It’s been more than a year since my last visit to the Cantine du Troquet. Since that time, I’ve told countless friends that this informal Basque resto is among my favorite spots. Still, it’s been hard to find my way back to this southern corner of Paris, which lies three subway lines away from my nest in the 19th. I suppose I was also afraid that it wouldn’t be as good as I remembered.

Le Cantine du Troquet (Paris)

That meal last winter was a revelation. I arrived at opening time (8:00) with two boys and ordered more food than is really polite. We shared and devoured nine plates – starting with some fat white beans and sliced gizzards and a pucker-making goat cheese with piquillos. We also nibbled bravely on the pig ear salad.

We smiled through a rascasse and some pleasing seared scallops, then came close to stabbing eachother with forks to get the last bite of the poitrine de porc. Served with a side of well-salted and crispy frites (magically refilled throughout the night), this belly was by far the winning dish of the night/week/season.

Le Cantine du Troquet (Paris)We finished with a slice of tarte, some sautéed peaches, and a bit of Basque brebis with black cherry preserves. We also consumed two liters of wine and a round of coffees. At the end of the night, we walked (ok, staggered) away having spent less than €40 each.

I returned last night with a girlfriend and the intention of restraint. I had the idea that one could eat well here for a mere €20. I still believe that this can be done. Just not by me.

To fight off a bitterly cold December night, we both started with soup (€6.50). As seems to be the trend these days, two bowls of garnish (toasted pine nuts and buttery crumbs) were served with a pitcher on the side. And by pitcher, I mean an enamel goddess that poured six bowls full of warm delicious.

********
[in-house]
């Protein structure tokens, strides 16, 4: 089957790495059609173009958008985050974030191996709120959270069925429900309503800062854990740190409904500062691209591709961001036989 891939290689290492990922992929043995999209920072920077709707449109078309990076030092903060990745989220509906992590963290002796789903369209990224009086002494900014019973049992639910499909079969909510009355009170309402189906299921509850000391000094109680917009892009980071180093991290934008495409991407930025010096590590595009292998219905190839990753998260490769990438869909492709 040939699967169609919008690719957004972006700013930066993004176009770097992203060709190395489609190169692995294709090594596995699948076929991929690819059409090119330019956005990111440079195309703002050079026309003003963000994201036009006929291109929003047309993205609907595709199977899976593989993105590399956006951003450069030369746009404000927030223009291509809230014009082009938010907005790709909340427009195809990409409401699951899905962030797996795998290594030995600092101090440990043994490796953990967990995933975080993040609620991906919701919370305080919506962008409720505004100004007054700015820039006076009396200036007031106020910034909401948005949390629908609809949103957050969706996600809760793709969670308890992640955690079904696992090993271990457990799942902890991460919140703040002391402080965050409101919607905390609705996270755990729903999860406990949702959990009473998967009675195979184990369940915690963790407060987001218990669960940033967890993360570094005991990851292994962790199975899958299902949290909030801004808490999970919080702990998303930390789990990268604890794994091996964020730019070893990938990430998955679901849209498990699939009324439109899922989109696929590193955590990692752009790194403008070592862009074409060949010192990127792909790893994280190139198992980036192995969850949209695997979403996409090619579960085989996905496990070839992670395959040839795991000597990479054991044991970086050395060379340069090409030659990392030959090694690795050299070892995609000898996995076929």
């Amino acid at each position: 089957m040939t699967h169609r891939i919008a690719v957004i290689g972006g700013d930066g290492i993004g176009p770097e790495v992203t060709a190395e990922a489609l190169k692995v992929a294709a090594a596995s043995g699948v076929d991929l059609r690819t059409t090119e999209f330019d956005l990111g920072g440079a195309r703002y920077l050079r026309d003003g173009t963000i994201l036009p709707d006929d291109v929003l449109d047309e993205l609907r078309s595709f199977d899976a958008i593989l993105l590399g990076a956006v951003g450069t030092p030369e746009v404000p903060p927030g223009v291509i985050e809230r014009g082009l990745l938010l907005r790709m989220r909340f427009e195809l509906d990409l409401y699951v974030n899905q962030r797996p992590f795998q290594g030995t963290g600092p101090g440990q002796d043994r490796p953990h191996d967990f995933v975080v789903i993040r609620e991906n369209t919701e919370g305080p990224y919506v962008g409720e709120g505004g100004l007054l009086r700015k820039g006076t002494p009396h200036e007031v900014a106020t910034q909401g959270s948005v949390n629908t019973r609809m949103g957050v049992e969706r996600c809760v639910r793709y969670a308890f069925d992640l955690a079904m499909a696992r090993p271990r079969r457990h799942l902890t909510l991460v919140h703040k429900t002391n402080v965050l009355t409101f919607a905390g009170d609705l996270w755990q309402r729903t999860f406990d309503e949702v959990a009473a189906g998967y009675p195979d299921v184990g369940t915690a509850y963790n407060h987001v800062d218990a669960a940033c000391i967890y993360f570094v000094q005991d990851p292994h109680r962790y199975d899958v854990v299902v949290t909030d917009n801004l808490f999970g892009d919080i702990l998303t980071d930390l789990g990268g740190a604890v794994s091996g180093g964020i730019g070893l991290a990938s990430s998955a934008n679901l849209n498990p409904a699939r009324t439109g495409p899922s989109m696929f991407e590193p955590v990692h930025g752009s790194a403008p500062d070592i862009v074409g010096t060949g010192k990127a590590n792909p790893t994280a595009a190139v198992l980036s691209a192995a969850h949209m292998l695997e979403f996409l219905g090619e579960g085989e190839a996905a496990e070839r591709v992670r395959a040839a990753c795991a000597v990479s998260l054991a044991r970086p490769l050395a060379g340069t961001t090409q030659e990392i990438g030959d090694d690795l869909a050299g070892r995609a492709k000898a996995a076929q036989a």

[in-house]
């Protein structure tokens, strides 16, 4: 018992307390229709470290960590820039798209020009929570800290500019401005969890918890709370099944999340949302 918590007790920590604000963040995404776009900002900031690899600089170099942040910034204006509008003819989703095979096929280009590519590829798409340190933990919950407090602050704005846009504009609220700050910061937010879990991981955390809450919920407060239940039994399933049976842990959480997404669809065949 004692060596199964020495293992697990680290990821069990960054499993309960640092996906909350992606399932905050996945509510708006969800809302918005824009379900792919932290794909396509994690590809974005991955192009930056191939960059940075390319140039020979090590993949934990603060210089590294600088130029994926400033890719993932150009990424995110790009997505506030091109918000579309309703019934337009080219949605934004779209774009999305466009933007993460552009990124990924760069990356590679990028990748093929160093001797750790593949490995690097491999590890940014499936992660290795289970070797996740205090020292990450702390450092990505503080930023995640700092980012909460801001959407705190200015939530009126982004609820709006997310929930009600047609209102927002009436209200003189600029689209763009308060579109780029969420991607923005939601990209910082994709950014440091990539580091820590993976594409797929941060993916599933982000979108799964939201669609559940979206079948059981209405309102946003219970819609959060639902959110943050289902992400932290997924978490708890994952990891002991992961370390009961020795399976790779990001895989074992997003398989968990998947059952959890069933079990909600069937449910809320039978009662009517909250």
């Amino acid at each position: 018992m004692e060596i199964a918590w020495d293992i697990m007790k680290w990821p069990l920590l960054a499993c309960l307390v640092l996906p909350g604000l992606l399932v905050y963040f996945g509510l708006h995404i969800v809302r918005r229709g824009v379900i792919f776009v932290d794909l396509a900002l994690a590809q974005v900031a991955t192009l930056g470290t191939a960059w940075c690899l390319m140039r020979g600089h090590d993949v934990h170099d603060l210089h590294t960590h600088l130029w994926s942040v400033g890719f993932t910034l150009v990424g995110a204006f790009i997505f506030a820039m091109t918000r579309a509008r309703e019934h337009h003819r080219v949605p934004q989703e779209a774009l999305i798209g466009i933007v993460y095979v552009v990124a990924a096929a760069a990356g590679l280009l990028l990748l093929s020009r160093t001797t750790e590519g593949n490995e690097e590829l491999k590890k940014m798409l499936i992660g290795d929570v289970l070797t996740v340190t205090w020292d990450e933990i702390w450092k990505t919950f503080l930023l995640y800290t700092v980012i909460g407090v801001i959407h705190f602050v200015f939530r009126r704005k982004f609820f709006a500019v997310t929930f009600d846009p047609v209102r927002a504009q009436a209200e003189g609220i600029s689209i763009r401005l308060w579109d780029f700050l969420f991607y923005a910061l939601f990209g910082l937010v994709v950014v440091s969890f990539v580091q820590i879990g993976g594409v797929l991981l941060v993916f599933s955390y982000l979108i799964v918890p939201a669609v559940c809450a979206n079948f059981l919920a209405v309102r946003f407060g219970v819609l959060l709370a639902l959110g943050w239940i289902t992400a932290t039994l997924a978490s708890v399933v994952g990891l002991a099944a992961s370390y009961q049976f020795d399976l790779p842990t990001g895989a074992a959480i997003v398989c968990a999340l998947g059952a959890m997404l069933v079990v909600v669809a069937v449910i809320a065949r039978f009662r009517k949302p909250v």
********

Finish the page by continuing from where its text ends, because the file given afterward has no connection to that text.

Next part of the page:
Le Cantine du Troquet (Paris)Grilled razor clams (€8) arrived next and were a nice change after our creamy cauliflower bath. The bowl was overflowing, but we made quick work of the couteaux and cleared a path for the coming lomo (€14). This dry-cured pork loin was lovingly lathered by a sauce spiked with piment d’Espelette. To avoid the oncoming coma, we opted for salad instead of dessert. Of course it was topped with half a pound of creamy Roquefort (€7.50).

The meal was a delight – every bit as good as I remembered – and our €30 per person tally included an absurd amount of food and a liter of wine. The more reasonable man sitting next to us dined solo on oeufs mayonnaise (€4.50) and that delicious lomo, bringing his own bill under €20. I may not be able to hit that magic number myself, but I can attest that other, more moderate souls, have done it.

In a nutshell: La Cantine du Troquet is a generous table where you can eat and drink big for €30-35 and with restraint for around €20. Safe choices like roasted chicken and steak frites coexist with more adventurous nose-to-tail preparations. Informal and buzzing, with friendly service and a very local clientele.

La Cantine du Troquet
101 rue de l’Ouest in the 14th arrondissement
No phone and no reservations. Open from 8:00 p.m. on weeknights (closed Saturday and Sunday).
Arrive at opening time for your best chance of being seated.

If you like the sound of la Cantine but want to spend more and have a proper reservation:
Le Troquet (the mothership)
15 Rue François Bonvin in the 15th arrondissement
01 45 66 89 00

Reprinted with permission from the Girls’ Guide to Paris

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One Response to Review: La Cantine du Troquet

  1. Paris Bobo says:

    Hi Meg, I’m going there tonight and stumbled upon your blog (which is great by the way) – I hope it’s as good today as it was then!

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